I first came across Jo Spence in the 1980’s when I was about to graduate from Leeds University in Fine Art. I think the Picture of Health show toured the Pavilion Photography Gallery in Hyde Park. In any case, I remember being blown away by Jo’s work.
Her documentation of her experience of cancer had a huge impact on me as a young woman. I didn’t know much about the subject then, but there was something about the starkness and intimacy of the images that powerfully conveyed the violence and brutality of treatment. It wasn’t just a different way of looking at illness; it was a different way of presenting the female body and the female subject. Laid out with unflinching detail, Jo’s eyes meet the viewer with a defiant direct gaze, refusing to give in, refusing to be objectified, refusing to go quietly.
She was also proposing a different way of making art. One that placed personal experience at the centre of the work. One where it was perfectly valid for art making to be a space for making sense of one’s experience, history and emotional trauma. Jo’s work made visible a female experience that was not visible at the time and it celebrated the personal as a political and socio-economic construct. Seeing the Jo Spence archive at Birkbeck College in London recently, reminded me how radical her work was and is, in it’s political disruption and resistance. It also made me realise that really her work had changed the course of my life all those years ago. It is because of Jo that I ended up going into community arts and working with young people. I took her model for using photography, for example, as a way top explore identity and adapted it for workshops with the young women’s groups I worked with in south east London.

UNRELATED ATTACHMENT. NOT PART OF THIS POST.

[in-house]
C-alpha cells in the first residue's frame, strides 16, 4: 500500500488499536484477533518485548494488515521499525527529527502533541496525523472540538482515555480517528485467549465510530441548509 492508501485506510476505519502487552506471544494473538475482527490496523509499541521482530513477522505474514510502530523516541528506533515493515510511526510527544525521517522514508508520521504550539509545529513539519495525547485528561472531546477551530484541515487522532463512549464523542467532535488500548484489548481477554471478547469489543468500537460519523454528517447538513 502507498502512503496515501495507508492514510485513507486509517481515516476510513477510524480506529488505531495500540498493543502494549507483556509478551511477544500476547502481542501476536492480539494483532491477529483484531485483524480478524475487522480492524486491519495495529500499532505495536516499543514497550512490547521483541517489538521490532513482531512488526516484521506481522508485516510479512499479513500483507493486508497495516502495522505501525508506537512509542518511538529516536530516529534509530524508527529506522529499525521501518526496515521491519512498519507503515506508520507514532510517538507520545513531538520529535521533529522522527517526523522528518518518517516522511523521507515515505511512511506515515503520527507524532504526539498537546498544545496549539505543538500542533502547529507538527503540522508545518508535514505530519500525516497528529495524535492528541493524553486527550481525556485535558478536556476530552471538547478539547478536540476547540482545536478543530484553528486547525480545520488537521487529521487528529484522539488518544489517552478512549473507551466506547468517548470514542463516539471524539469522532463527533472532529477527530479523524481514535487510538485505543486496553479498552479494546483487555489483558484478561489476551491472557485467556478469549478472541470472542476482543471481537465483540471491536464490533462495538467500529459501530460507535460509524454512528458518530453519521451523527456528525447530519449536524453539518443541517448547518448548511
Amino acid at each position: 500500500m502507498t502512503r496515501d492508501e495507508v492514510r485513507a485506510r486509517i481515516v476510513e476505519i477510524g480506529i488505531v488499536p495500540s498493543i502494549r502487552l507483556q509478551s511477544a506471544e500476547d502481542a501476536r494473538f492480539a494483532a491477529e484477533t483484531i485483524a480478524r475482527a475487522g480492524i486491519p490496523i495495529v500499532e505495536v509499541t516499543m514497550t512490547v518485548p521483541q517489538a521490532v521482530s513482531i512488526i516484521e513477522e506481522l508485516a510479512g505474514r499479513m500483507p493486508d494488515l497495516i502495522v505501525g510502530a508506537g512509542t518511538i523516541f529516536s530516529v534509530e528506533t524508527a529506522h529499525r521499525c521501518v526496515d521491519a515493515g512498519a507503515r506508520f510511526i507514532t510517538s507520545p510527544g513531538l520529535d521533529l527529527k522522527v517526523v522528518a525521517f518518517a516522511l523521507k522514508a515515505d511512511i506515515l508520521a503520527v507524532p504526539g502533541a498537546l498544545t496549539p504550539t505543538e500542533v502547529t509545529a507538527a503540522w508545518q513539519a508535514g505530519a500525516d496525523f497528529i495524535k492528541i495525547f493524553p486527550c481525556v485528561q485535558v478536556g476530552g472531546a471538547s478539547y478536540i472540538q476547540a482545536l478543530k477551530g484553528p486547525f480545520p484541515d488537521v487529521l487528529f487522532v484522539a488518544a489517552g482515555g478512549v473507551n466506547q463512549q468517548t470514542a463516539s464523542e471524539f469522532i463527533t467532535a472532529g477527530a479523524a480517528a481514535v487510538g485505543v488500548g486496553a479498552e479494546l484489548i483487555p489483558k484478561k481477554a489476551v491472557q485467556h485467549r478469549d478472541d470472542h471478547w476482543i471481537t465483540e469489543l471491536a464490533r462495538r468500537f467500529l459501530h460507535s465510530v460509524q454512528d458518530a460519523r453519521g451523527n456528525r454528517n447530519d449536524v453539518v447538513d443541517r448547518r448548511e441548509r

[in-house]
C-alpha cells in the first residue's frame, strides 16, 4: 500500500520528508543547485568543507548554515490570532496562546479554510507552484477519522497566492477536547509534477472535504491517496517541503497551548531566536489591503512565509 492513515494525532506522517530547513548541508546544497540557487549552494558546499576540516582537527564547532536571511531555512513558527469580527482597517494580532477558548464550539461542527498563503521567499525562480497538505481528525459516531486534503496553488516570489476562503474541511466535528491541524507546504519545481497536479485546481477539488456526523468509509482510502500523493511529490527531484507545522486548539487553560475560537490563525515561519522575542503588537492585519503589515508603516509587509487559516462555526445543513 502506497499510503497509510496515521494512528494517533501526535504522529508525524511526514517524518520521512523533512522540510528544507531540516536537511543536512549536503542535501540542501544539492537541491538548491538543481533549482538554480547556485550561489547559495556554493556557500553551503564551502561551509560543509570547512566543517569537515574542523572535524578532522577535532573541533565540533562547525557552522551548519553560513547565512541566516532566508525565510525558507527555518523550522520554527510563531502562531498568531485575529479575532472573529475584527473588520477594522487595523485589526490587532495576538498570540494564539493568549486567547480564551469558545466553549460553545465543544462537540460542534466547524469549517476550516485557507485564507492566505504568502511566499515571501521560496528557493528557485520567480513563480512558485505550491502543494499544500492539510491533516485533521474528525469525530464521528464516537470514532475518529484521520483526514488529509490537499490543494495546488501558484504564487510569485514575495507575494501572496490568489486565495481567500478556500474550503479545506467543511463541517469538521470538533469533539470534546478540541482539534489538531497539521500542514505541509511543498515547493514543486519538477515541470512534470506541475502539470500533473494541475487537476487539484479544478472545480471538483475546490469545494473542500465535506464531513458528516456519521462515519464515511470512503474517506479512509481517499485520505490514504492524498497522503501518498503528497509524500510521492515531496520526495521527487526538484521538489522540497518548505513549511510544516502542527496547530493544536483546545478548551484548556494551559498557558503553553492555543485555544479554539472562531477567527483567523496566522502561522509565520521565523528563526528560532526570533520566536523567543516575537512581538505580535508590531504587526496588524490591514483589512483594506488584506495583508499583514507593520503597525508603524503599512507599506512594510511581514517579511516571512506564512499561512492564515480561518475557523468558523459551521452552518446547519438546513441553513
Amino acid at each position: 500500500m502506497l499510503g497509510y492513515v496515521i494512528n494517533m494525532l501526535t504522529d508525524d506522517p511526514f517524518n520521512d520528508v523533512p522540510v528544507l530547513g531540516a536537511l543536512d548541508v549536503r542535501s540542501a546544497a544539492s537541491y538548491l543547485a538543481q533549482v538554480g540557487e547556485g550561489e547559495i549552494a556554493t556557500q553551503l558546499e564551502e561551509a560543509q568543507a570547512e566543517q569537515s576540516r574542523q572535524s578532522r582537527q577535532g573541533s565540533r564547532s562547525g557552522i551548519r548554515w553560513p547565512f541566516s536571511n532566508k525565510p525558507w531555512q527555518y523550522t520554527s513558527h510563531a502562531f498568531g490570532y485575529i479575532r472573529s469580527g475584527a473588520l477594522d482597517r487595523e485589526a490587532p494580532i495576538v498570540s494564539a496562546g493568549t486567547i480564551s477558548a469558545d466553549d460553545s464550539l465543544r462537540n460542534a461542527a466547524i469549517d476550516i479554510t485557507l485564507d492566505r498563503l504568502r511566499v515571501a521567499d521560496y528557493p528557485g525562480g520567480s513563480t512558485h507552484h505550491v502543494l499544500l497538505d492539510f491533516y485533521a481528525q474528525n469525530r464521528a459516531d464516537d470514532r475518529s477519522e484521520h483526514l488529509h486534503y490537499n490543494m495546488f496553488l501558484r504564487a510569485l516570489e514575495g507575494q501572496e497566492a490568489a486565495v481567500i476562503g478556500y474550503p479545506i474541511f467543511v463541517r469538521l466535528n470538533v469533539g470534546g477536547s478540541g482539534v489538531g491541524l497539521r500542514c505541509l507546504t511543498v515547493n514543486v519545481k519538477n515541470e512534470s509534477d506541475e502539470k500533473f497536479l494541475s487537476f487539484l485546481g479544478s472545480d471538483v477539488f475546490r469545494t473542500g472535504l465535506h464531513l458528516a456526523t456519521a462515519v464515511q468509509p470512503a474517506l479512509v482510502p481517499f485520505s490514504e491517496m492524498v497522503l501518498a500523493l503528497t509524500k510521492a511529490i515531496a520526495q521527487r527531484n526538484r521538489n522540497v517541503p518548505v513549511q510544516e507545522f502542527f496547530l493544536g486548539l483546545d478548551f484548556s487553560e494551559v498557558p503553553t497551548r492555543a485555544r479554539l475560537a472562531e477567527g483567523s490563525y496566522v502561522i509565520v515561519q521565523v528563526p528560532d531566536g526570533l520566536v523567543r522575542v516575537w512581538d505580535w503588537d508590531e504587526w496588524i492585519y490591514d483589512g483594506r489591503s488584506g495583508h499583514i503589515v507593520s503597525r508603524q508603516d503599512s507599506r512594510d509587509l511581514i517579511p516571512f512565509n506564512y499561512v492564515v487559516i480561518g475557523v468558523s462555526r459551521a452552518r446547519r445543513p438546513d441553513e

When I was diagnosed with breast cancer a few years ago, I immediately thought about Jo. I drew so much strength from the memory of the images she had made. I remembered the documentary footage of Jo in her kitchen with her industrial juicer, juicing cartloads of vegetables everyday. She passed down to a kind of blue print of how I could live with cancer, and more importantly, how I could retrieve my sense of self and agency in a process where I felt like an a object lost in a medicalised machine.
I wish she was still here because I’d like to talk to her, pick her brains and share experiences. But mostly I would love her to know what an important role model she continues to be to me and many other women. So far I have survived two bouts of breast cancer and I am still making work. Thank you Jo.